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I would like to conduct a meta-analysis to understand how an intervention A affects a desired outcome. While collecting data from the studies, I have noticed that some look at the direct effect of A on the dependent variable, while others look at the effects of the interaction of A with other factors (which are unique for each study) on the DV. My question is whether it is possible to utilise all these effect sizes in my meta-analysis or would it confound my results if I combined main and interaction effects?

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The main effect for a variable in the presence of an interaction that includes that variable has a different meaning and interpretaion than in a model where there is no interaction.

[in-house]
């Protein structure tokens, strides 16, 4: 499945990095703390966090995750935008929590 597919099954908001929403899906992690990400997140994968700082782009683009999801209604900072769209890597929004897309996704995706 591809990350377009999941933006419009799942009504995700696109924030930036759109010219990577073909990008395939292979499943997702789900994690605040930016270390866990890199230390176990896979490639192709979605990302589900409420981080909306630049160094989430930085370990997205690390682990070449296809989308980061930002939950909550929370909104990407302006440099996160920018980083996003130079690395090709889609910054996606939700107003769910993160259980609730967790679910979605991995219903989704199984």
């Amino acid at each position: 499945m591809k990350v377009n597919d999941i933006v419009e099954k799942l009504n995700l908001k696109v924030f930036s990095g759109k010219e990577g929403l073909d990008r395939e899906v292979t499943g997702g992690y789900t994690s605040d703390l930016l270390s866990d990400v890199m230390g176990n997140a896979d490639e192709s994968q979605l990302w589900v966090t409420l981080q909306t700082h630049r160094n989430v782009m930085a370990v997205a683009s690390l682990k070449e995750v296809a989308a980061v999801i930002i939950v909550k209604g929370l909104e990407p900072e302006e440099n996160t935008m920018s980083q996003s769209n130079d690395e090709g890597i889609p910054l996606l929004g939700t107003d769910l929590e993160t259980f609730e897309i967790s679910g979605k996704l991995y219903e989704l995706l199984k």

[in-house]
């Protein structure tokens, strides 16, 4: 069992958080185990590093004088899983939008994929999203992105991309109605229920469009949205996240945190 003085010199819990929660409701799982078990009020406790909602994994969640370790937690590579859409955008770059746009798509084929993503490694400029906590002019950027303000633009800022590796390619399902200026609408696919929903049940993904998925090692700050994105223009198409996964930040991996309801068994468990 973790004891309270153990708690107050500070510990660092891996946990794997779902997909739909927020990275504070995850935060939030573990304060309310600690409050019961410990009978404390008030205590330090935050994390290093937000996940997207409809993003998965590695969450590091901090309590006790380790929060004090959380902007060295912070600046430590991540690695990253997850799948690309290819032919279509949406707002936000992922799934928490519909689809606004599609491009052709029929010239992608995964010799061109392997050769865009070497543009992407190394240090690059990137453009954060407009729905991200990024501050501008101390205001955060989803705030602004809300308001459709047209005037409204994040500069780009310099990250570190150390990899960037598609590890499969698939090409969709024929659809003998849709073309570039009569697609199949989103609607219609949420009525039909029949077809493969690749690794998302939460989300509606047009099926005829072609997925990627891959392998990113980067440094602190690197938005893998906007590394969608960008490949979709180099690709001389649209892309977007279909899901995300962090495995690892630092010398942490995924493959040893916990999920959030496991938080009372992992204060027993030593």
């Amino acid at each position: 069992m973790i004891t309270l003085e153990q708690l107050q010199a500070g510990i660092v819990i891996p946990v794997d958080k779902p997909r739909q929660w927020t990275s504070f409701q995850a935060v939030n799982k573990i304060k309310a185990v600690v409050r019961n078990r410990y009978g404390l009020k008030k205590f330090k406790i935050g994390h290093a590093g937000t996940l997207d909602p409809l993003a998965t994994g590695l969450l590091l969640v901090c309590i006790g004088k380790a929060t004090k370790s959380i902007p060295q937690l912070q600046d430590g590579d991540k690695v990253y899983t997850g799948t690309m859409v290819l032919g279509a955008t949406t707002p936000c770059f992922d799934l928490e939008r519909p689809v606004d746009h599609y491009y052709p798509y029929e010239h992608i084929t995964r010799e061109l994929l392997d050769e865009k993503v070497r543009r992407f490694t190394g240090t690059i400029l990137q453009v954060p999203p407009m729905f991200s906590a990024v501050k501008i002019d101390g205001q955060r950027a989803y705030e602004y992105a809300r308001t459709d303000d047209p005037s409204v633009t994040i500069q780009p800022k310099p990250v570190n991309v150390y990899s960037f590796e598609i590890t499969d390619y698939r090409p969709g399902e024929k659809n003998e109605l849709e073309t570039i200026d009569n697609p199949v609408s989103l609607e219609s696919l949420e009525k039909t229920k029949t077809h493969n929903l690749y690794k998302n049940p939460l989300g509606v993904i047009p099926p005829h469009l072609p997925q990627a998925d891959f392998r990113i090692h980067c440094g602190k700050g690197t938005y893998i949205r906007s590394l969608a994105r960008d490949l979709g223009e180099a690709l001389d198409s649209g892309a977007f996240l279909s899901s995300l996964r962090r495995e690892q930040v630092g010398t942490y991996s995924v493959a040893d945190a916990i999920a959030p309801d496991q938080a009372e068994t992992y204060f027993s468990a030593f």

In the presence of an interaction, the main effect is conditional on the variable that it is interacted with being zero (or at it's reference level in the case of a categorical variable). This is very different from a model without interactions where the estimate can be interpreted as a partial regression coefficient.

So coefficients for main effects are not comparable and you shouldn't include them both in a meta analysis

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  • $\begingroup$ Thank you for your reply! In this case, would it be sensible to aggregate the effect sizes from the studies that look at the direct effect, as well as the main effect of treatment A from the studies that involve an interaction with another factor? Alternatively, would it make sense to split the dataset into direct effects and interaction effects and perform separate meta-analyses? Thank you! $\endgroup$
    – PK89
    Mar 1, 2021 at 14:28

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